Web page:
More than 100 agencies in the U.K. are supporting a new campaign that aims to finally put an end to sexual harassment in advertising by placing executives right in the middle of some very uncomfortable situations the industry’s female professionals have endured.
Coming from timeTo—a British movement founded in March that is similar to the Time’s Up Advertising group in the U.S.—the campaign has drummed up support for the larger organization from agencies including WPP, VMLY&R, Ogilvy, Grey, OMD, TBWA\London, MullenLowe, AKQA, Blue 449, Carat, McCann, Wieden + Kennedy, GroupM, Starcom, Isobar and Kantar, plus certain media outlets including the Guardian and Campaign. (A full list of timeTo’s signatories can be found on its website.)
Developed by U.K. agency Lucky Generals (which TBWA Worldwide holds a majority stake in), the multiplatform campaign that will target the advertising industry through print, social, digital and out-of-home placements over the next few months asks one crucial (but possibly not-as-easy-to-answer-as-one-might-think) question: “Where do you draw the line?”
Based on research timeTo conducted earlier this year, the campaign includes three 60-second videos directed by Steve Reeves of Another Film Co. that depict cringe-worthy examples of sexual harassment based on real-life situations.
The above video, titled “Hotel,” shows a female agency employee working late on a business trip to put the final touches on a project, when she’s approached by someone who appears to be a male executive on the client side. He’s been drinking and suggests, in an increasingly forceful manner when she tries casually to object, that she come back to his hotel room to drown out the chaos and noise of wherever she is currently posted.
Throughout the video, a red line is drawn to show where this male executive became inappropriate.
In another spot, called “Pitch,” an agency team has just received the glorious news that they’ve won new business. The jubilance of one female executive who took the call is quickly washed away by the inappropriateness of a male colleague.
Again, the question is posed: Where do you draw the line?
These videos are based off of troubling findings from timeTo’s recent research.
A total of 34 percent of women and 9 percent of men in advertising in the U.K. have been sexually harassed at work (72 percent of whom experienced it more than once and 83 percent of whom didn’t report it). Another 30 percent of industry folks said they have witnessed sexual harassment in the workplace, according to a survey of 3,500 people in the U.K.’s advertising industry conducted by think tank Credos, timeTo, Lucky Generals and timeTo’s founding partners, the Advertising Association, NABS, women’s networking organization WACL and supporters ISBA and the Institute of Practitioners in Advertising (IPA).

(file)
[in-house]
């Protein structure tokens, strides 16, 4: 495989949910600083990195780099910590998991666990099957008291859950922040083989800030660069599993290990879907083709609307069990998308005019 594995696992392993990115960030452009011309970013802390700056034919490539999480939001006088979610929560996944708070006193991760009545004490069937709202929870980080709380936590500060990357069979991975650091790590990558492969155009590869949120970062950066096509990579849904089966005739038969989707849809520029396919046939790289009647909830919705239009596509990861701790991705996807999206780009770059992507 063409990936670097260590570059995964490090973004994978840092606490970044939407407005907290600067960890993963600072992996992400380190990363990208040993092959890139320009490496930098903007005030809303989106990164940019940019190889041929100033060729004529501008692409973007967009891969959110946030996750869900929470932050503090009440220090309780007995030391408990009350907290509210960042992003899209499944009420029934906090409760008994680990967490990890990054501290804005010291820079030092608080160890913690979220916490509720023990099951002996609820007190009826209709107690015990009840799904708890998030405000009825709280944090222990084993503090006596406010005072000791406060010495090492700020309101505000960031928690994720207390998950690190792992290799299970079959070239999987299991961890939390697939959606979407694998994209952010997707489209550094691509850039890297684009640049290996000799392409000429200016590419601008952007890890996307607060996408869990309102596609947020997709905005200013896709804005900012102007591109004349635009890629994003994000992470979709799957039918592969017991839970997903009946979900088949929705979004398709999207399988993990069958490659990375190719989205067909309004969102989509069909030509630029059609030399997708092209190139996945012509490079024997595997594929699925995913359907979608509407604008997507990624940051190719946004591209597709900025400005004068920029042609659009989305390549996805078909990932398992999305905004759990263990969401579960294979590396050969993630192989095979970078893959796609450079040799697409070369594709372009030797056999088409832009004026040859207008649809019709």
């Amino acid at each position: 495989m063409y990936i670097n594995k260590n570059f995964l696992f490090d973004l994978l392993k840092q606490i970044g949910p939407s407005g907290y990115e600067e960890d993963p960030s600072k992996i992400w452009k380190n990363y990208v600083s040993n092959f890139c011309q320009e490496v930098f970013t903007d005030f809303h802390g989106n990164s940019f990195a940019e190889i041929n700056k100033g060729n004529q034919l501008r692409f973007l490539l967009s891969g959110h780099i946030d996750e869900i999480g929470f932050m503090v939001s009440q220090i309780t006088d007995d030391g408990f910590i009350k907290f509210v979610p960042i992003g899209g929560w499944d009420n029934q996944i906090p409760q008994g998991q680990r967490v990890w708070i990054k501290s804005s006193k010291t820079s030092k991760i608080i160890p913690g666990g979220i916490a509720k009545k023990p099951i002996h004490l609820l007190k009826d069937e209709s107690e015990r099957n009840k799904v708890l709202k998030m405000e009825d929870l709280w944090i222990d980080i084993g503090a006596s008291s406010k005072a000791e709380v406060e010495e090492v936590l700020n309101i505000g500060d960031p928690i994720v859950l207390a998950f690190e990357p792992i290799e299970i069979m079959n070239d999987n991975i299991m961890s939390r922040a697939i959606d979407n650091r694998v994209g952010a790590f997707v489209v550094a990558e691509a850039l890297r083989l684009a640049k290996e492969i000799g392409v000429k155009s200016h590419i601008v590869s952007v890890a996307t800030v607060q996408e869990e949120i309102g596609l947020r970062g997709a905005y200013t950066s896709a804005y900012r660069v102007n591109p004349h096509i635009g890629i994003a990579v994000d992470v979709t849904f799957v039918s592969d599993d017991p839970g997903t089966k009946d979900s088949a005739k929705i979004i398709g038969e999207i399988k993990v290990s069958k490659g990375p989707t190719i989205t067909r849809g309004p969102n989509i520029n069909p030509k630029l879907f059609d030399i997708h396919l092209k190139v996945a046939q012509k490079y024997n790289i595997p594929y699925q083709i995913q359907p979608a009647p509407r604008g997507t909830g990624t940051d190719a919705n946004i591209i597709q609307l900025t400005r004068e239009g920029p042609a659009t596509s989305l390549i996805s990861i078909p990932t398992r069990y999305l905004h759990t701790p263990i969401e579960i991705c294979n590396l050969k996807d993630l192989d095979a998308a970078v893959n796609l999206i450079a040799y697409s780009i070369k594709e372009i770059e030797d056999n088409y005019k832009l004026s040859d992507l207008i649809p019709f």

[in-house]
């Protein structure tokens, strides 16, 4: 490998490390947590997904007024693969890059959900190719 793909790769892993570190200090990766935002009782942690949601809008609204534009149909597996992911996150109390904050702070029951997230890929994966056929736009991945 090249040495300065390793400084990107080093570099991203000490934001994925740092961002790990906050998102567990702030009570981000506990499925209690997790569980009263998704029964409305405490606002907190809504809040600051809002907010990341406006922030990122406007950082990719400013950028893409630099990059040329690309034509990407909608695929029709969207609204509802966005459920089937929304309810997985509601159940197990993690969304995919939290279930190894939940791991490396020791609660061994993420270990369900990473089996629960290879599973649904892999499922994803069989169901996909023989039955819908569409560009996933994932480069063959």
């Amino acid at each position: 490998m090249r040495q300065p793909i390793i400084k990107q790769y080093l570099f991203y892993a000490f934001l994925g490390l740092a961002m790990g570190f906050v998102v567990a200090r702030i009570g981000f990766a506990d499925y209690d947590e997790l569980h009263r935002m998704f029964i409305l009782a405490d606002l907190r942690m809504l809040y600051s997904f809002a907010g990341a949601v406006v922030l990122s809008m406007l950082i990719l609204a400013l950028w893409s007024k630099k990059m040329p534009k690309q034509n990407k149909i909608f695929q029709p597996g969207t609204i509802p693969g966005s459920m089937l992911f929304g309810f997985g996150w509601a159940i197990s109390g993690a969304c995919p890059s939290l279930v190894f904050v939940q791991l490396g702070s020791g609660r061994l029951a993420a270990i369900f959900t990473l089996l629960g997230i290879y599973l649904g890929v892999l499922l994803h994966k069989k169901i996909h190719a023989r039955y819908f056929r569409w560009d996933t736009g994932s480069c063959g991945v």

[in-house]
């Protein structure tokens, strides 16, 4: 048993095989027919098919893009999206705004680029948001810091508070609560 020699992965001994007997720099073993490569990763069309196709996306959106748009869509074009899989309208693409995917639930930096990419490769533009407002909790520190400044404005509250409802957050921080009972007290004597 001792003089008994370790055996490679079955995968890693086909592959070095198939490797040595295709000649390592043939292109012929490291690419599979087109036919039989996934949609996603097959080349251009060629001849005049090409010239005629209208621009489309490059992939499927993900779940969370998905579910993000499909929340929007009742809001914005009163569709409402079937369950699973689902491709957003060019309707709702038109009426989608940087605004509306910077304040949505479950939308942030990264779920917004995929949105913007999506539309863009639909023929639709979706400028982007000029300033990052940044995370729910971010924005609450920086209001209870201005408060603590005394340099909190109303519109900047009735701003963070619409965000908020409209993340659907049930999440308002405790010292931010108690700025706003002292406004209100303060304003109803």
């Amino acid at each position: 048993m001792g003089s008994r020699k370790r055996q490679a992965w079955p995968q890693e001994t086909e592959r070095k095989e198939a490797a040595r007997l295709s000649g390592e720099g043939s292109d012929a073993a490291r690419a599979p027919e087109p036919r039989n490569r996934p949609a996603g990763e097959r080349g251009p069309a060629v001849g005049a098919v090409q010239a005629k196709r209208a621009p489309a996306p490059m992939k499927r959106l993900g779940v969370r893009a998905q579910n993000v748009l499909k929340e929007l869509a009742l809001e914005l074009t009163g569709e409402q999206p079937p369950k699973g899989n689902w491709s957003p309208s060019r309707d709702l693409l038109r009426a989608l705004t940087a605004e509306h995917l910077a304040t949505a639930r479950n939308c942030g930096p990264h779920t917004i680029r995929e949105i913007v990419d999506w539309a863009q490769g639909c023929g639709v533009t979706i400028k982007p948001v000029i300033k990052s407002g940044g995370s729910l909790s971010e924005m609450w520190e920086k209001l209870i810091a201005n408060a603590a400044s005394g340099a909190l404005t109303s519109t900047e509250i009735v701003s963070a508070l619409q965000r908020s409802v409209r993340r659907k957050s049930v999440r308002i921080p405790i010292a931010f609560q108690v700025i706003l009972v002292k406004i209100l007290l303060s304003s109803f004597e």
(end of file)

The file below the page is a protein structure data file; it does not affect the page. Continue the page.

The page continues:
“Our survey confirmed that sexual harassment is a real and present danger in our industry,” Lucky Generals founding partner Helen Calcraft said in a statement, “but it is not always a simple/binary issue of good and bad people. It can be nuanced, even unintended sometimes; but it is often an abuse of power.”
Calcraft said due to these findings, the creative for the campaign focused on being “thought-provoking” rather than “judgmental.”
“I hope this new campaign will enable people to reflect on where the line is drawn on sexual harassment,” noted Kerry Glazer, NABS president and CEO of agency search firm AAR. “Our campaign is about making sure that everyone in the industry is aware that any unwanted conduct of a sexual nature that makes a person feel uncomfortable, offended, intimidated or degraded is not acceptable. It’s timeTo end sexual harassment in our industry once and for all.”
Going forward, timeTo will release an annual survey with its partners to gauge the progress of culture at U.K. agencies.